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Everything’s coming up Jewish at The Heights

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The Heights movie theater offers an accidental Jewish film festival

by MAX SPARBER

Community News Editor

The Jewish influence on film is pervasive, a case comprehensively made by critic Neal Gabler in his 1989 book An Empire of Their Own: How the Jews Invented Hollywood. One delightful side-effect of this fact is that a theater might, simply by coincidence of planning, accidentally construct a Jewish film festival.

Actors Elizabeth Daily and Paul Reubens in Pee-wee’s Big Adventure, playing at the Heights Theater Sept. 25.

Columbia Heights’ gorgeous Beaux Arts-style Heights Theater offers an example of this in the coming months: Nine of the 10 movies programmed through the winter holidays are substantially the products of Jewish filmmakers, with the lone exception being the theater’s Halloween offering, The Phantom of the Opera.

It should be noted that part of the reason for this is that the theater is offering an actual film festival, featuring five films by the Jewish director Stanley Kubrick. The Manhattan-born Kubrick started work as a photographer, transitioned into making critically acclaimed short documentaries, and leveraged that into becoming one of cinema’s most distinctive, iconoclastic filmmakers.

Kubrick’s films often superficially seemed like genre exercises, but turned out to be visionary and often troubling — Kurbrick was famous for producing films that received uncertain and mixed reviews on release but quickly grew in stature into classics.

The Heights festival of Kubrick begins with Dr. Strangelove, Or How I learned to Stop Worry and Love the Bomb (Sept. 28). Kubrick’s scabrous satire of the Cold War featured Jewish actor Peter Sellers in multiple roles.

Kubrick’s adaptation of the Stephen King novel The Shining (Oct. 5) was notoriously pilloried by the author, but the filmmaker’s stylized, ice cold version — telling of a psychotic writer stalking his family in a haunted hotel — has inspired a cult of devotees who interpret the film as being everything from a meditation on the genocide of Native Americans to a confession that Kubrick faked the moon landing. The film also gave Jack Nicholson one of his most iconic performances.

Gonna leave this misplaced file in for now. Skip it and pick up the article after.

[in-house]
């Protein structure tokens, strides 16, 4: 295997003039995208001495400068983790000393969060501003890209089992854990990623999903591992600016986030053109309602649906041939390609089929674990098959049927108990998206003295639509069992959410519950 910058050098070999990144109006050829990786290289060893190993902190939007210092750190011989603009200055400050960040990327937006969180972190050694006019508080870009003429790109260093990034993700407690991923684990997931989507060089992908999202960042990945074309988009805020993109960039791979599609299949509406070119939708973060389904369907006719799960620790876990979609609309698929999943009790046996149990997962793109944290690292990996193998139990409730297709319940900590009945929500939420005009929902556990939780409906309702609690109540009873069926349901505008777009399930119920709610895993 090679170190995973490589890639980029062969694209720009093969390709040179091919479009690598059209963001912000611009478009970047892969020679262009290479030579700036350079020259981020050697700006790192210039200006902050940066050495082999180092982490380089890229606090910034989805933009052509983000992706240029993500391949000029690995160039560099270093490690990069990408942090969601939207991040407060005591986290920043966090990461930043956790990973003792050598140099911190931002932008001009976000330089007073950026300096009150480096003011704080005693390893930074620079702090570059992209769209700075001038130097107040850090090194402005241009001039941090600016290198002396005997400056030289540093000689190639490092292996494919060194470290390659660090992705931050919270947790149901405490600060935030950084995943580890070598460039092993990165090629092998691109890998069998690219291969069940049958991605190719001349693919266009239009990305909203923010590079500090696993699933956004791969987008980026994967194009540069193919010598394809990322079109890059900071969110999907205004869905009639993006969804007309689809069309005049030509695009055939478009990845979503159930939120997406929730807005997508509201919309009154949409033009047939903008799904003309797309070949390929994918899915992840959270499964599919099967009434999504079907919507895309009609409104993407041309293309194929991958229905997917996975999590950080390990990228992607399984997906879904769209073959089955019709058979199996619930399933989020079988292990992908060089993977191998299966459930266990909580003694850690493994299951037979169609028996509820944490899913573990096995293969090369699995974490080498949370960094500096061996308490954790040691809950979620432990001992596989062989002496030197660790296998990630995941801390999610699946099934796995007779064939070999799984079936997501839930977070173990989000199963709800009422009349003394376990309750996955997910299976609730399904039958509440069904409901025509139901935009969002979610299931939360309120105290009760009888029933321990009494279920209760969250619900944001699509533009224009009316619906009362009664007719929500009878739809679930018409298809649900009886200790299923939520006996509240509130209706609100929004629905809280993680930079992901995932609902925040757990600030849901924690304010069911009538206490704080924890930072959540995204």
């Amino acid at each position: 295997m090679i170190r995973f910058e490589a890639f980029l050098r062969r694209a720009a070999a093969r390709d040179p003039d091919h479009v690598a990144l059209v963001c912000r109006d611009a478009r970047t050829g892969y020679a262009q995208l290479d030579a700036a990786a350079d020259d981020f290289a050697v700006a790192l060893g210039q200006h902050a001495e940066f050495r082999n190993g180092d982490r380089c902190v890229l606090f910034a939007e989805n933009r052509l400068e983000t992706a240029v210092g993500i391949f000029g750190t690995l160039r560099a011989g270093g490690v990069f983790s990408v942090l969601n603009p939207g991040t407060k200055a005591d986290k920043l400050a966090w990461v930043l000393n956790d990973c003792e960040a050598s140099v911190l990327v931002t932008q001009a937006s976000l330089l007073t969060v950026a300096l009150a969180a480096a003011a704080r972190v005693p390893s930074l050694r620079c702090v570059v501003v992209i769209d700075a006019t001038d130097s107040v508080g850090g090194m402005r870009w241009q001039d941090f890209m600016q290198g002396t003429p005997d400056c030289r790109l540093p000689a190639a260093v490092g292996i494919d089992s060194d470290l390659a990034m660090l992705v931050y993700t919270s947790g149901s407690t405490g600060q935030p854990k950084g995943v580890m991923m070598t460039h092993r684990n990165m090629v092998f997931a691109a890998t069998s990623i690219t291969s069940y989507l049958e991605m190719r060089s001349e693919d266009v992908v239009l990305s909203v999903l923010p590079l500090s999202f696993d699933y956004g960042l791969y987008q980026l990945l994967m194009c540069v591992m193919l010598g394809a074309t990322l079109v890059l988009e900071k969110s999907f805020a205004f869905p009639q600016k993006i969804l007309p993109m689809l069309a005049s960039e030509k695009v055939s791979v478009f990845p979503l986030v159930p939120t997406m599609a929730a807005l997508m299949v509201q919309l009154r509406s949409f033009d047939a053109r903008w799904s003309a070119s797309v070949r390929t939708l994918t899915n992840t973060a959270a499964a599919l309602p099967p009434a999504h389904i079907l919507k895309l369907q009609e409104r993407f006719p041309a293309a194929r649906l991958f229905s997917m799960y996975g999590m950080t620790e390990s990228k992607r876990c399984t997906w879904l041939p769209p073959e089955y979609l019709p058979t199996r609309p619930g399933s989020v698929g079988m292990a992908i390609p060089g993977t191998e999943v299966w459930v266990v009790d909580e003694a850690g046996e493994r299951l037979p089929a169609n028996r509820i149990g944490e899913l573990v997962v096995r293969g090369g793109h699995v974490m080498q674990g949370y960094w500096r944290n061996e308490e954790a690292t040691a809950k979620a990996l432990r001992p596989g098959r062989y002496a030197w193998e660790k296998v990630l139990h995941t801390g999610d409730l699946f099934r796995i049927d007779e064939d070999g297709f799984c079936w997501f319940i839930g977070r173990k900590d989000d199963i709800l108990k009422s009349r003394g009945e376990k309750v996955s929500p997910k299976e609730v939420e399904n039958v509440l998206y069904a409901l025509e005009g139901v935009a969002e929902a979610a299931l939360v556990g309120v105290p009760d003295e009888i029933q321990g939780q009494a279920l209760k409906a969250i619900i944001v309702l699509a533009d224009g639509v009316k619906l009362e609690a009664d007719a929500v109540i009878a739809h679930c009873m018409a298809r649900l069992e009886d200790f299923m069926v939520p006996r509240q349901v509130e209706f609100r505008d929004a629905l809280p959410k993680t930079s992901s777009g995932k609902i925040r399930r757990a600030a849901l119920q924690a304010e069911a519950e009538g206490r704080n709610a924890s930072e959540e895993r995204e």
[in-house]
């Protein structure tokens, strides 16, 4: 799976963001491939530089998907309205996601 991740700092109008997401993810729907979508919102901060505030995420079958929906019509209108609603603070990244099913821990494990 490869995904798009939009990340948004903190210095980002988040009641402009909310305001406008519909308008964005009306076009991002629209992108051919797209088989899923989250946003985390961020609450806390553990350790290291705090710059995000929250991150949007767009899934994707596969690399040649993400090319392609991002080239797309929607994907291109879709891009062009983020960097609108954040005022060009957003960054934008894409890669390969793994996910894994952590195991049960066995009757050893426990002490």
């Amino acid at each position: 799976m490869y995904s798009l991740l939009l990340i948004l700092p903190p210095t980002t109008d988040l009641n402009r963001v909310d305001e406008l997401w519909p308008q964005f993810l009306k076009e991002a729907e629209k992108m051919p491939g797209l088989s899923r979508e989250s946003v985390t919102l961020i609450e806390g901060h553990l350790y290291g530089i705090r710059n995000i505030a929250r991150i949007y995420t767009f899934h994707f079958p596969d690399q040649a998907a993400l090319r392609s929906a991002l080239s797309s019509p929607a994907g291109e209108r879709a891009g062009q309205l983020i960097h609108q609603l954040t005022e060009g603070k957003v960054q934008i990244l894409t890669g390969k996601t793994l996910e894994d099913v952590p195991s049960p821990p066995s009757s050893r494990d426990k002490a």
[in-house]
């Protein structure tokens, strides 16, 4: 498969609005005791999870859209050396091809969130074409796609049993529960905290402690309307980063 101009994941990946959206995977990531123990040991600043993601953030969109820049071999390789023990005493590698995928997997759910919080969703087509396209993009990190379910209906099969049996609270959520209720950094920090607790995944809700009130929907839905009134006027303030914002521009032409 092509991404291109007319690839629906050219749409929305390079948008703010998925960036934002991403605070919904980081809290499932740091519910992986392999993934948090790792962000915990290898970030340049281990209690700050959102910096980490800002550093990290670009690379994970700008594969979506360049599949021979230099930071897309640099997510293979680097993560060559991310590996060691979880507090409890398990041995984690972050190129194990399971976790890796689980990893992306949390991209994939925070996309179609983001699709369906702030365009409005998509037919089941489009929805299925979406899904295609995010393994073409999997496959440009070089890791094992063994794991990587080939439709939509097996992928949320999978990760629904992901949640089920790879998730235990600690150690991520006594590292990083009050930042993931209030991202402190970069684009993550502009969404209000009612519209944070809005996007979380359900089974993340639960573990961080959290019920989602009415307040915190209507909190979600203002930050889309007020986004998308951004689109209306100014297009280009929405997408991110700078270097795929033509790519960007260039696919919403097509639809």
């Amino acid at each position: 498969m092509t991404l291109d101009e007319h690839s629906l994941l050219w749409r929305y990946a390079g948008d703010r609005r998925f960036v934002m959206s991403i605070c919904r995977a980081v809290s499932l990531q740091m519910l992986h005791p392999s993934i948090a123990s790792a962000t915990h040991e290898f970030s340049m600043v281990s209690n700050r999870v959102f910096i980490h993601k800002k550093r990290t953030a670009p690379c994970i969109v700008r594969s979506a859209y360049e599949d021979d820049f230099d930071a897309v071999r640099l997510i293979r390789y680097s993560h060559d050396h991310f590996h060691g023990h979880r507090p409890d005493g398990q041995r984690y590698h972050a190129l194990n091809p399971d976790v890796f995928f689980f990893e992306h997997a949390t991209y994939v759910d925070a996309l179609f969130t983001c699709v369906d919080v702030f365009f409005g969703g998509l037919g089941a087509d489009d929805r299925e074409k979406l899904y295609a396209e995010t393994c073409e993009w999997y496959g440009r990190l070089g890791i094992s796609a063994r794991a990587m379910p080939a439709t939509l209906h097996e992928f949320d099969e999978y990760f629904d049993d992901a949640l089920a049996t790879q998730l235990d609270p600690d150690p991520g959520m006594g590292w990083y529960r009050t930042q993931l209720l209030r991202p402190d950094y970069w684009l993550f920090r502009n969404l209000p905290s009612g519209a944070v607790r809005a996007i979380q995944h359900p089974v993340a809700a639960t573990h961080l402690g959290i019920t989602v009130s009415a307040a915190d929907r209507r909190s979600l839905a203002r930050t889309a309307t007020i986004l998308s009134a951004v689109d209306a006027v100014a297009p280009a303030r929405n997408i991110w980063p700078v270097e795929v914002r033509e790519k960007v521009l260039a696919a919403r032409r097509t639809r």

Kubrick’s Barry Lyndon (Oct. 12) is a film that is slowly enjoying critical reappraisal. A lush period drama about an Irish adventurer, the film is painstakingly paced and rich in period details.

Kubrick tackled the Vietnam War in Full Metal Jacket (Oct. 19), a meticulous look at the troubling process that turned idealistic young men into killers. The festival culminates with Kubrick’s masterful hard science fiction film, 2001: A Space Odyssey, which sought both to conceive of what long-distance space travel would look like and also provide a trippy meditation into the possible future evolution of humanity.

Besides the films of Kubrick, The Heights will be offering Pee-wee’s Big Adventure (Sept. 25), the first film by Jewish actor Paul Reubens to feature his beloved man-child character Pee-wee Herman. Director Tim Burton builds the film around  Reubens’ extraordinary comic invention, and the film also features Jewish actress Elizabeth Daily as Herman’s near-love interest.

The Heights will also offer the most caustic film ever made about Hollywood, created by its most caustic director, the Polish-born Jewish filmmaker Billy Wilder. The film is Sunset Boulevard (Oct. 9), telling of an aging silent movie star, her sinister butler (played by Jewish actor/director Erich von Stroheim), and a callow screenwriter who stumbles into their orbit and is destroyed by them.

This is no spoiler, by the way — the film opens on the body of the screenwriter, played by William Holden, and he narrates the film from beyond the grave.

The theater also offers a second Billy Wilder film, Some Like It Hot (Oct. 23), a delirious romp set in the 1920s in which two musicians flee New York after witnessing the St. Valentine’s Day massacre, hiding themselves by dressing in drag and pretending to be part of an all-women jazz band. The film features Jewish actor Tony Curtis and a showstopping performance by Marilyn Monroe, who converted to Judaism after marrying playwright Arthur Miller.

While director Fritz Lang was Catholic, his mother was Jewish, and his film The Testament of Dr. Mabuse (Nov. 6) was created in direct response to the rise of fascism in Europe. Ostensibly a thriller about a master criminal plotting from an insane asylum, the film portrays a world in which evil quickly consumes weak people, growing and taking over entire communities and even countries. Lang was required to show the film to the Nazi Minister of Public Enlightenment and Propaganda, Joseph Goebbels, who missed the film’s critique and simply found the film dull.

Finally, The Heights will screen White Christmas (starting Nov. 30), which must rank as one of the most Jewish Christmas films ever made. The film was a showcase for the songs of Jewish composer Irving Berlin, was directed by the Hungarian-born Jewish director Michael Curtiz, was coscripted by Jewish screenwriter Melvin Frank, and costarred Jewish song and dance man Danny Kaye.

For information on tickets and showtimes, visit heightstheater.com.

(American Jewish World, 9.08.17)

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